When it comes to the diversity of homes in Northern Colorado, it is easy to find what you want. Whether you are looking for a mid-century modern or a quaint victorian, the local housing market is generally happy to comply. Depending on the area in which you are buying a home, it is important to consider the utilities. We are blessed enough to live in a region where rural living is not out of reach for the average homebuyer. When you decide to move to a rural region it is not always possible to be connected to city water and sewer. Today we would like to discuss the differences that are important when deciding to move to a rural area. Winding River Home Inspection Services is your local home inspection professional. No matter where you make your home, up in Drake, down in Loveland, or even Old Town Fort Collins, it is critical that you have a home inspection, particularly when buying or selling. We have served the Northern Colorado region since ‘99 and we are committed to ensuring safe housing for our clients. When you need inspection services, give Winding River a call, we are able to inspect your rural, in-town and even commercial property.
One of the first things you need to think about when buying a home outside of the city is the availability of municipal electricity. Many times this is not an issue but if you are looking to find a lot for future building, it is possible that electricity is not available in the area. Generally, out east, this will not be an issue due to existing infrastructure but the more remote you plan on being in the mountains may mean running electricity. Of course there are options and living off of the electric grid is entirely possible even if it is not very practical at this point. Solar power is probably the best bet for self sustainability and the technology has made great improvements over the past several years. The conundrum with solar is that it relies exclusively on the sun to generate power and the most demand for power comes in at night. Another viable solution is to utilize wind power. Small, wind driven turbines have recently come on the market that are very effective. The issue with wind power is that it is unreliable at this point and can effectively be used as a supplemental energy source.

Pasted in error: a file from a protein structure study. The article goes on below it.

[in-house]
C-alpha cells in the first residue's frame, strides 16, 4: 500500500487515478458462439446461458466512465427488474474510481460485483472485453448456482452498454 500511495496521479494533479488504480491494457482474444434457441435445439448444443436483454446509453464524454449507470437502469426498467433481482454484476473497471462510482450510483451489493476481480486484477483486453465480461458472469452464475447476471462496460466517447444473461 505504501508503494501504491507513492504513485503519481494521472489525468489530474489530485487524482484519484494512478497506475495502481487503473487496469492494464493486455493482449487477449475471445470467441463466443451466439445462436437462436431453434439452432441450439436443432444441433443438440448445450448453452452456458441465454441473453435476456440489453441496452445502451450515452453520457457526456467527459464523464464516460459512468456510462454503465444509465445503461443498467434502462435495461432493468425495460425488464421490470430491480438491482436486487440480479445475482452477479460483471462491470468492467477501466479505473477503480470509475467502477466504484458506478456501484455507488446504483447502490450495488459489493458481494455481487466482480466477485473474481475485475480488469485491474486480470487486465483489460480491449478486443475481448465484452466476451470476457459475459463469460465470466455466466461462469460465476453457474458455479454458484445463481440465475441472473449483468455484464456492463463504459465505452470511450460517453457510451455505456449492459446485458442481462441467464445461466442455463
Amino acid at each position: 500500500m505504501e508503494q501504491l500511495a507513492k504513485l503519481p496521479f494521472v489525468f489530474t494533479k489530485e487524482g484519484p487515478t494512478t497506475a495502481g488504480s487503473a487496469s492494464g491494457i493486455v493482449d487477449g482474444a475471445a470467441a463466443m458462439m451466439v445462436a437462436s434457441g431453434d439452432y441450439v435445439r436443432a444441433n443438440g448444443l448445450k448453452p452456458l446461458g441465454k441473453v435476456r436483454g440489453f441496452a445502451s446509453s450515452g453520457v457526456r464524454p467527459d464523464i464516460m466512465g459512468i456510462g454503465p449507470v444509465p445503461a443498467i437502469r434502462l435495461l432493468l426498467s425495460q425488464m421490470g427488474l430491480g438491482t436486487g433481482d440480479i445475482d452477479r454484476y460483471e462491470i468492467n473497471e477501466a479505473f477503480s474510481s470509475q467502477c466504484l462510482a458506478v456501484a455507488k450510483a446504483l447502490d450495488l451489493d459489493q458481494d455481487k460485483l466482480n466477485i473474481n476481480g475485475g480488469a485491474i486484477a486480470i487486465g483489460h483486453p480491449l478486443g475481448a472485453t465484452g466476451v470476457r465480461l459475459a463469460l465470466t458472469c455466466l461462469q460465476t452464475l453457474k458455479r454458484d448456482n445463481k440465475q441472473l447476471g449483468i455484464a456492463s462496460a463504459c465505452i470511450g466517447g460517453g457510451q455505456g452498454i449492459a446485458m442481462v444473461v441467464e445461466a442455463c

The issue with these alternative electrical generation devices is the ability to store the electricity for on demand usage. As consumers, we are not willing to wait until the wind is blowing to turn on the lights or the sun is shining to use the microwave, power must be on demand. The unfortunate fact is that battery technology is the only piece of the puzzle keeping solar and wind power from becoming the standard for remote homes. Currently battery technology is undergoing a renaissance, meaning the possibility of affordable solar or wind power is right around the corner. Having municipal electricity is the best way to go for your remote home, but depending on where the electricity must come from it can be very expensive. Generally when running electricity to a remote area, it is customary for the buried cables to follow a roadway and the closer you are to a road, the likelihood of the installation being affordable increases.
Next to power, water and sewer are critical utilities that need to be considered. In many remote areas, particularly in the mountains, municipal water is not generally easy to come by. This is due to the expense and difficulty of pumping water uphill, which we all know is counter intuitive. There are two solutions for the lack of water, dig a well or put up a water tank. Of course a water tank is much cheaper but, depending on your water usage, it will be very expensive to get water to your property. Digging a well is the best possible option for getting water in remote places. Digging a well in the Rocky Mountains can be a challenge but the water quality is generally pretty good.
These are a few things to think about when deciding whether or not to buy or build a rural home please join us next time when we will discuss sewer and septic systems for rural homes. As always, thank you for your business and we look forward to hearing from you.